Continuing the revolution is not therefore a futile act, nor is it fighting on for the sake of fighting. With some patience and steadfastness, this revolution can still win. In fact, it has been standing on the verge of winning.
This regime exists in no more than one third of the country, and in that third it shares control on the ground with Shiia militias that poured in from several countries in addition to Iranian and Russian units. Even with all the support it receives from its allies, the regime is incapable of fighting two major battles at the same time.
Tadmur (Palmyra) illustrates the actual military power of the regime. It is not true that the Afghan militias alone undertook to protect the existence of the regime in Tadmur because the city had within it Syrian regular troops and Russian units as well.
According to Russian reports, as soon as the Islamic State group (IS) began its onslaught on Tadmur, the commander of the region’s forces and most of his troops fled. As a result, the Russians needed to launch an air strikes campaign that lasted for several hours just to secure the withdrawal of their own troops.
Syria is the new Vietnam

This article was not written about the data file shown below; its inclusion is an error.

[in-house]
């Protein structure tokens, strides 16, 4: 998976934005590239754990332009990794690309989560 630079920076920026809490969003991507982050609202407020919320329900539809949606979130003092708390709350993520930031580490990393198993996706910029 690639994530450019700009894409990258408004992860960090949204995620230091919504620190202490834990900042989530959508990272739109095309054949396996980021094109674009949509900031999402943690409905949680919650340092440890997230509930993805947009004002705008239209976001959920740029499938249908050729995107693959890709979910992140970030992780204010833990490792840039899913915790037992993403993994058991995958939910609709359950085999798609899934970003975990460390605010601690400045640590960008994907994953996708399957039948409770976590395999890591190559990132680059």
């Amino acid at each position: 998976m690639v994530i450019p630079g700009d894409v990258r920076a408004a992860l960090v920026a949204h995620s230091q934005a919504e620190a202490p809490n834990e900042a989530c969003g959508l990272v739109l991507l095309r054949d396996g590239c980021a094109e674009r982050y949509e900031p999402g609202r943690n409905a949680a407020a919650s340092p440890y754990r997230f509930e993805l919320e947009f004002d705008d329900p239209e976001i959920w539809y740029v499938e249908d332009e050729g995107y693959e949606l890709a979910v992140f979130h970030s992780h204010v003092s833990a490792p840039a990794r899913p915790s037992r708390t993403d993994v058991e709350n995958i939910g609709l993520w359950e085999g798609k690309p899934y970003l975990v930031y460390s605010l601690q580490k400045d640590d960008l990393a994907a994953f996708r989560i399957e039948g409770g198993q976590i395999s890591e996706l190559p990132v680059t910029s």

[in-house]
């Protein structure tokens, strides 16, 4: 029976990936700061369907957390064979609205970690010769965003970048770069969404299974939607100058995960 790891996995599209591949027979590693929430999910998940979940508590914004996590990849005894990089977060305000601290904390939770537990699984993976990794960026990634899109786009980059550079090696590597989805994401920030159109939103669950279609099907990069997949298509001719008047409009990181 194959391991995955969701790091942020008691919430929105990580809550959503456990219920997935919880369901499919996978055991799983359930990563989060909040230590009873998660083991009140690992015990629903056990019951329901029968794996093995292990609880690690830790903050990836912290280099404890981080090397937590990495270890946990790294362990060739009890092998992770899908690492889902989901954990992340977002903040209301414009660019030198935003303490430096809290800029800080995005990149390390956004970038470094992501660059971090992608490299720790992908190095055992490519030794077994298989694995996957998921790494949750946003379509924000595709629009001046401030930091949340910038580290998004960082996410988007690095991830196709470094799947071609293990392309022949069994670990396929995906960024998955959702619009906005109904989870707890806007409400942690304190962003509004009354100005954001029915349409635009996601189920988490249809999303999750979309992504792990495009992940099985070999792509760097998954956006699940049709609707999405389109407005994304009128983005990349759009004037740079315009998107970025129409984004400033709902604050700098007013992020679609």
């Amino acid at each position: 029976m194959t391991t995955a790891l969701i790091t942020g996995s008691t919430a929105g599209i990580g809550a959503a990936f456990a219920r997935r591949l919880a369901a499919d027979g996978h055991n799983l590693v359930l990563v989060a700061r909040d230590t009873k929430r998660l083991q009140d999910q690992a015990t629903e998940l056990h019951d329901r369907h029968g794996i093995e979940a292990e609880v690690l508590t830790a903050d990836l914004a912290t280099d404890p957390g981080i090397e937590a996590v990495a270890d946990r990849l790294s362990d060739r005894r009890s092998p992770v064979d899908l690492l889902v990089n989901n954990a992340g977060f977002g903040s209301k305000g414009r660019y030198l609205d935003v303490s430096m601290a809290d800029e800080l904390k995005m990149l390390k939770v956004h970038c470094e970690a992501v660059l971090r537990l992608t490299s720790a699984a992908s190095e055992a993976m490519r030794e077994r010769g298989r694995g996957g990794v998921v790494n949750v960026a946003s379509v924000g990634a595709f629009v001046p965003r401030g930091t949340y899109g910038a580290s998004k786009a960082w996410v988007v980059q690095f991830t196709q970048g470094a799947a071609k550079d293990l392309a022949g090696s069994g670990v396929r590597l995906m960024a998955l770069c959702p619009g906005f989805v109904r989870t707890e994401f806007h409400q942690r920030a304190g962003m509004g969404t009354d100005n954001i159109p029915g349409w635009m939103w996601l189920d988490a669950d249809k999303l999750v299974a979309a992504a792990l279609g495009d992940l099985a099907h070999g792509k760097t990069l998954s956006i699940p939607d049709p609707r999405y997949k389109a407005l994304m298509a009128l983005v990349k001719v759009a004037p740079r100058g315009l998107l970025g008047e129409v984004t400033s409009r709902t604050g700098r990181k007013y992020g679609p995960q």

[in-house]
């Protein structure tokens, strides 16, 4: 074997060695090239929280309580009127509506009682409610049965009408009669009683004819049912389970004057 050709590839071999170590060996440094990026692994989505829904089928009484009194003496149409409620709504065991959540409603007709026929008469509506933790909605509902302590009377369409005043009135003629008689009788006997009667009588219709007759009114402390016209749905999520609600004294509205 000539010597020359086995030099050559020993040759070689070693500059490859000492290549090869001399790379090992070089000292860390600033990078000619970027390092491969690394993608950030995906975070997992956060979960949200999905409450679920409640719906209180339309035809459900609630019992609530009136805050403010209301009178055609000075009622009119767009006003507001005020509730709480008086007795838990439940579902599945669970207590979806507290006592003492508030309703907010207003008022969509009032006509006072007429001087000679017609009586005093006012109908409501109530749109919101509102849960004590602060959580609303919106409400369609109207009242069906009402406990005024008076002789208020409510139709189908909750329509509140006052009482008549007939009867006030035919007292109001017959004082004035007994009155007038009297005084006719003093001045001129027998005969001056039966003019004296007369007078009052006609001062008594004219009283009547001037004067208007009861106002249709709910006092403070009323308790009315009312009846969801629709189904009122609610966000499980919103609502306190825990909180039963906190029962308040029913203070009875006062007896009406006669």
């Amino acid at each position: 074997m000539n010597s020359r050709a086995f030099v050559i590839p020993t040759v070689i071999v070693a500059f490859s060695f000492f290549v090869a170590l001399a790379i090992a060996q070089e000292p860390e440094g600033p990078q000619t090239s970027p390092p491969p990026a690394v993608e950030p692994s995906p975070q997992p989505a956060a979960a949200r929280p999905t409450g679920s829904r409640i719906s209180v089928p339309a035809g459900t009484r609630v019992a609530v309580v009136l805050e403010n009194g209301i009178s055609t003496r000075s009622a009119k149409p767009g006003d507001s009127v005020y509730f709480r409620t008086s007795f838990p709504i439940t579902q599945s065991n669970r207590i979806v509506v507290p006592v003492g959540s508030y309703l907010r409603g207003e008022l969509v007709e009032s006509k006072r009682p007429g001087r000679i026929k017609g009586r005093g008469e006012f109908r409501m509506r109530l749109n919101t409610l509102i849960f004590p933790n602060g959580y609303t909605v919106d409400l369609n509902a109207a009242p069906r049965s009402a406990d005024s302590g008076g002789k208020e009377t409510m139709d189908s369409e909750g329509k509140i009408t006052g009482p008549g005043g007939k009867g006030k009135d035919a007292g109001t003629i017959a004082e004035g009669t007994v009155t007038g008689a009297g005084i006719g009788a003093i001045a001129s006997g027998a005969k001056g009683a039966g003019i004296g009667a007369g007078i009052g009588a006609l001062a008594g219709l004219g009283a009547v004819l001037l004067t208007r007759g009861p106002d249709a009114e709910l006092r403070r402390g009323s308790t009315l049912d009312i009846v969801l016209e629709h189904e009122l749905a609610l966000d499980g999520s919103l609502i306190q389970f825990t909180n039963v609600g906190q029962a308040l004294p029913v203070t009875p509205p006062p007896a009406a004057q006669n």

Syria today is what Vietnam looked like in the early 1970s or Afghanistan in the mid-1980s. In both Vietnam and Afghanistan, the regime seized control of the country’s capital and ran a quasi-state and what may resemble state institutions. It spoke in the name of a small minority of the people, and its existence was secured and protected by the presence of a massive foreign power.
In both cases, there was no need for inflicting a decisive military defeat on the foreign forces; it was sufficient to exhaust them and make their presence unbearable, either as a result of the losses sustained continuously or as a result of the reaction of public opinion in their own countries.
Unlike the situation in Syria, where revolutionary forces control vast stretches of land across the country, the resistance forces in those two cases were not able to secure their presence in tangible areas in South Vietnam and in Afghanistan until quite late in the war.